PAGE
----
Slide 2 of 21: Both hypothyroidism, which is an underactive thyroid gland, or hyperthyroidism, meaning you have an overactive thyroid, can result in thinning hair. In these cases, the loss usually involves uniform hair thinning over the whole scalp.
Slide 3 of 21: If you believe your thinning hair could be due to thyroid irregularities, the condition can be reversed once the cause is diagnosed by a doctor and treated with the appropriate kind of hormone therapy.
Slide 4 of 21: Hair thinning that is hereditary is called androgenetic alopecia and is the most common cause for hair loss in men and women. It can come from genes on either the mother’s or father’s side.
Slide 6 of 21: Menopause is a major factor in thinning hair or hair loss. A recent study found that more than half of women experience some form of hair loss after menopause, likely due to changes in hormones, but stress, metabolism changes and nutrition could also be factors.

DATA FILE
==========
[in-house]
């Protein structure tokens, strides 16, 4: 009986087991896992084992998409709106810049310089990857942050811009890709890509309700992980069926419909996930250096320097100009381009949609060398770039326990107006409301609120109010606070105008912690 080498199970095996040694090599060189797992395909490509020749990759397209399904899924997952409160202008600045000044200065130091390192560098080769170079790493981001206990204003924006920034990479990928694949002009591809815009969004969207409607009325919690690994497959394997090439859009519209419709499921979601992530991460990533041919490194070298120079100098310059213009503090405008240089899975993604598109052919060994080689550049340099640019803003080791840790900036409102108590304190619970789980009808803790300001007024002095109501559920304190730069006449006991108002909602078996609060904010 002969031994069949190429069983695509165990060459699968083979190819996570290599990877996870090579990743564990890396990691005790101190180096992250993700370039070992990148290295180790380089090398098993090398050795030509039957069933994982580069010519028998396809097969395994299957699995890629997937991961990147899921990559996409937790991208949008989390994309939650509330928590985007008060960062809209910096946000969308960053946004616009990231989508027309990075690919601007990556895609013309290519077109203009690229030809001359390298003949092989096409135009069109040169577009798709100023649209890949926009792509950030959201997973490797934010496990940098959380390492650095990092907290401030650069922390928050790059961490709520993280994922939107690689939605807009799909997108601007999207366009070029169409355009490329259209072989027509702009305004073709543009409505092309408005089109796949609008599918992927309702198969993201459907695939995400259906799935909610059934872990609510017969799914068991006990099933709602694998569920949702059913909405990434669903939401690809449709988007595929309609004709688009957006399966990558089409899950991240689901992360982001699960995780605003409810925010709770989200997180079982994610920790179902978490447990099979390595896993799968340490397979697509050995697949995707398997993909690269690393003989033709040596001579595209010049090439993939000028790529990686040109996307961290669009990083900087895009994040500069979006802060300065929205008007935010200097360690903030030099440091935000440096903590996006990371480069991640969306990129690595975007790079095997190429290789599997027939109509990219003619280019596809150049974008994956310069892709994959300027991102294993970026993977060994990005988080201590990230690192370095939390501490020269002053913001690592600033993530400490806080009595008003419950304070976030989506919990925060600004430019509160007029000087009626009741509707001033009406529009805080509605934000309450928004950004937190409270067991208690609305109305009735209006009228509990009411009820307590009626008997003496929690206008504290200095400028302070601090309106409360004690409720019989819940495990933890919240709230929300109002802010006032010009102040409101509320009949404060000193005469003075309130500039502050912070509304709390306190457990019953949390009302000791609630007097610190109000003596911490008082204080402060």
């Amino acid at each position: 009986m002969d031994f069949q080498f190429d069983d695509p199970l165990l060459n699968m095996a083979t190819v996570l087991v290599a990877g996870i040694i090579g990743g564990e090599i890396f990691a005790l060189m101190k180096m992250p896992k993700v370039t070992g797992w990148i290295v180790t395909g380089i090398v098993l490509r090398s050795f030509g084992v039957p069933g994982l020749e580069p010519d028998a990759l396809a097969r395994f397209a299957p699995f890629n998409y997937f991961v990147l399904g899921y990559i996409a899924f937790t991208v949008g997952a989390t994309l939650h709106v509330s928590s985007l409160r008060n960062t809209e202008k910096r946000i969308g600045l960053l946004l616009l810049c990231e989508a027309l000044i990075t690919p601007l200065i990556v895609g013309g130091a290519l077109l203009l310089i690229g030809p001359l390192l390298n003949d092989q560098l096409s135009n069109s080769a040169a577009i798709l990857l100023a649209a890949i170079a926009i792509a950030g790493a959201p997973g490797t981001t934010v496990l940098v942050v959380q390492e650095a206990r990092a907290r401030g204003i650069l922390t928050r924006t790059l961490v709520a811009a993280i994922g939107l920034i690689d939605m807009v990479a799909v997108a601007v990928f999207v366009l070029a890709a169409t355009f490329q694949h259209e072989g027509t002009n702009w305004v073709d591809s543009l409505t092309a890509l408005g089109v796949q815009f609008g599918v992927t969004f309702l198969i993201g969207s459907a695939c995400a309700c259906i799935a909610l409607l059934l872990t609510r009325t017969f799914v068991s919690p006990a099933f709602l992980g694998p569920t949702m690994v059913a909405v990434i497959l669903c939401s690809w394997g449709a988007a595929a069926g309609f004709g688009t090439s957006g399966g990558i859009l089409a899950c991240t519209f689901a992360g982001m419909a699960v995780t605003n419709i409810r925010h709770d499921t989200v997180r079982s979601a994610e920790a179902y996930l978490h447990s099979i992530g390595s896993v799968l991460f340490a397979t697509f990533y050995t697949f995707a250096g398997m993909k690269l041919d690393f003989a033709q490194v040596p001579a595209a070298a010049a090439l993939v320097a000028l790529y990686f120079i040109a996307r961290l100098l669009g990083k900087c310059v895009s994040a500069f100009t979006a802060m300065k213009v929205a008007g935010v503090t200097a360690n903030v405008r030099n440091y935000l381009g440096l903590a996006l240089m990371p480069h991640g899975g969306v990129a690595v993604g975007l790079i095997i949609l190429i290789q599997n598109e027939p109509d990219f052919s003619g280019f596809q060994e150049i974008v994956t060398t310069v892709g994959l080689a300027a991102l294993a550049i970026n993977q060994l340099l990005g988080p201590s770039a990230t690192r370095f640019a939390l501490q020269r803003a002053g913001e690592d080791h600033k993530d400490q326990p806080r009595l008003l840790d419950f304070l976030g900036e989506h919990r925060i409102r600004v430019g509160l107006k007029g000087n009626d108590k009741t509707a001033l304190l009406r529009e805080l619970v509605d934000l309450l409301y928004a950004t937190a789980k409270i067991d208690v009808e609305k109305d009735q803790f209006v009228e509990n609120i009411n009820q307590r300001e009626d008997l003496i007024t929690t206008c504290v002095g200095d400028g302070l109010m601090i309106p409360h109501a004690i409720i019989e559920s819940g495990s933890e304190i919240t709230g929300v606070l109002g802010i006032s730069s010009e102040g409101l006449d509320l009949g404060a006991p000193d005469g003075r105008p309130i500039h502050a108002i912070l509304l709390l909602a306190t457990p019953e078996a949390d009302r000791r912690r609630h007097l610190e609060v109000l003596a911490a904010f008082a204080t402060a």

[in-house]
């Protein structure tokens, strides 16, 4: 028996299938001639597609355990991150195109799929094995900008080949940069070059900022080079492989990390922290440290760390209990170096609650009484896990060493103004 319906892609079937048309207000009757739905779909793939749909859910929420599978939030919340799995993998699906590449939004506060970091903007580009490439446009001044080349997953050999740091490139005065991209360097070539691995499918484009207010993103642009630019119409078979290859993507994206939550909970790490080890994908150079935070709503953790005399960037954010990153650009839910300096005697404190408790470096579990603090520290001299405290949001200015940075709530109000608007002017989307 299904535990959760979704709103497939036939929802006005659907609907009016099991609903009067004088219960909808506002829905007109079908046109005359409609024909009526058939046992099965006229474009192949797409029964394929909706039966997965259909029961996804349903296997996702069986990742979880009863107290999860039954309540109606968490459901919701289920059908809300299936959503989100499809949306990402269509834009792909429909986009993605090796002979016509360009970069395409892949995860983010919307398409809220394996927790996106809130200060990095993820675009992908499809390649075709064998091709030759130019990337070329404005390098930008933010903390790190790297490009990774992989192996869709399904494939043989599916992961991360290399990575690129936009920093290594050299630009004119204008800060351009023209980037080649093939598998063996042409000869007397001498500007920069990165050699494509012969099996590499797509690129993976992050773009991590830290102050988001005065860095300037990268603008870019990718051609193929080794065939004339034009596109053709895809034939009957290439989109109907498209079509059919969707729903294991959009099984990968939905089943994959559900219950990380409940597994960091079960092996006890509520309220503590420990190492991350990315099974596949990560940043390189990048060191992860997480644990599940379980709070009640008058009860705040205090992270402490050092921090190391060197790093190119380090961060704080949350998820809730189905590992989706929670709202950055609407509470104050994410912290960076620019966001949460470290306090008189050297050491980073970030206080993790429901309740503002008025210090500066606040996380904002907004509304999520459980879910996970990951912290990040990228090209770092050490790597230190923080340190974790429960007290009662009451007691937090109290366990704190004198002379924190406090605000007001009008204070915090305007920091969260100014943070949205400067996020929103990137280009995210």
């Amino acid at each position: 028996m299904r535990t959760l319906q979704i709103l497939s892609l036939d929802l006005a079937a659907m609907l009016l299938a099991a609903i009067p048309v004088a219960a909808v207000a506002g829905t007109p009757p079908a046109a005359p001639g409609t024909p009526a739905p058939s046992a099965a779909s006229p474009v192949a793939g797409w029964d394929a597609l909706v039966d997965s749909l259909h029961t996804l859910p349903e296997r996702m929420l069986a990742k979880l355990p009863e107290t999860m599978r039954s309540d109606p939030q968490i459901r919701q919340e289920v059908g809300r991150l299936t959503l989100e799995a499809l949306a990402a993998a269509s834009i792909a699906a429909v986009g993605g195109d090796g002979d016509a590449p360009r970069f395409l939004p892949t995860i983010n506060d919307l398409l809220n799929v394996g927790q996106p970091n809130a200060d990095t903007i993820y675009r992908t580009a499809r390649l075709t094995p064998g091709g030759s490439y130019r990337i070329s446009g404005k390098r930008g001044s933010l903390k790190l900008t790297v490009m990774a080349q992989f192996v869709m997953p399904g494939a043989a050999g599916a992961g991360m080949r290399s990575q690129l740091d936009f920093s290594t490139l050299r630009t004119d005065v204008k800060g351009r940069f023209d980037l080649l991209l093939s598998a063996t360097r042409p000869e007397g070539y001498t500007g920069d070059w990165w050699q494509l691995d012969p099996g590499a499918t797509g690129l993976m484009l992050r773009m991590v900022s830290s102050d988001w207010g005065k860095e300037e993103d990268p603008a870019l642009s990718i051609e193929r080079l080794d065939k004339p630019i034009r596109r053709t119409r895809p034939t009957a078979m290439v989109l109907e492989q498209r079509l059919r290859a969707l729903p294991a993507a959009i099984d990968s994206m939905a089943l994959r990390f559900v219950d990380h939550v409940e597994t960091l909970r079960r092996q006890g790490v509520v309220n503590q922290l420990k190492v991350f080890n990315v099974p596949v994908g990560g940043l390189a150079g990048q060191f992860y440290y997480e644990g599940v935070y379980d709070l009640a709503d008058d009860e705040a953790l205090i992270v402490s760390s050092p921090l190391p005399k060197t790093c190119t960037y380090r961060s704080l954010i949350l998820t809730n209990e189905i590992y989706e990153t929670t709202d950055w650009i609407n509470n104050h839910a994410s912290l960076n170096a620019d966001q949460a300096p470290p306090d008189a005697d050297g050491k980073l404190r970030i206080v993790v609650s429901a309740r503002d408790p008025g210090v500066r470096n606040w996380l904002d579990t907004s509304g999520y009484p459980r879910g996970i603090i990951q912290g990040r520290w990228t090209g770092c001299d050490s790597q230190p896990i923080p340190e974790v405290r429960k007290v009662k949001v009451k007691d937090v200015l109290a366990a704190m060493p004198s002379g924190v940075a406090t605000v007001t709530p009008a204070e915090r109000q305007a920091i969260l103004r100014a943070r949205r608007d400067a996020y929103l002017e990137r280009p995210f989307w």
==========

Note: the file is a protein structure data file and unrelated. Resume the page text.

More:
It’s often thought of as a problem only men have to worry about, but women experience thinning hair and hair loss almost as commonly as men do. Read on to learn about some of the most common causes, from lifestyle to genetics, and see what you can do to help prevent and treat it.

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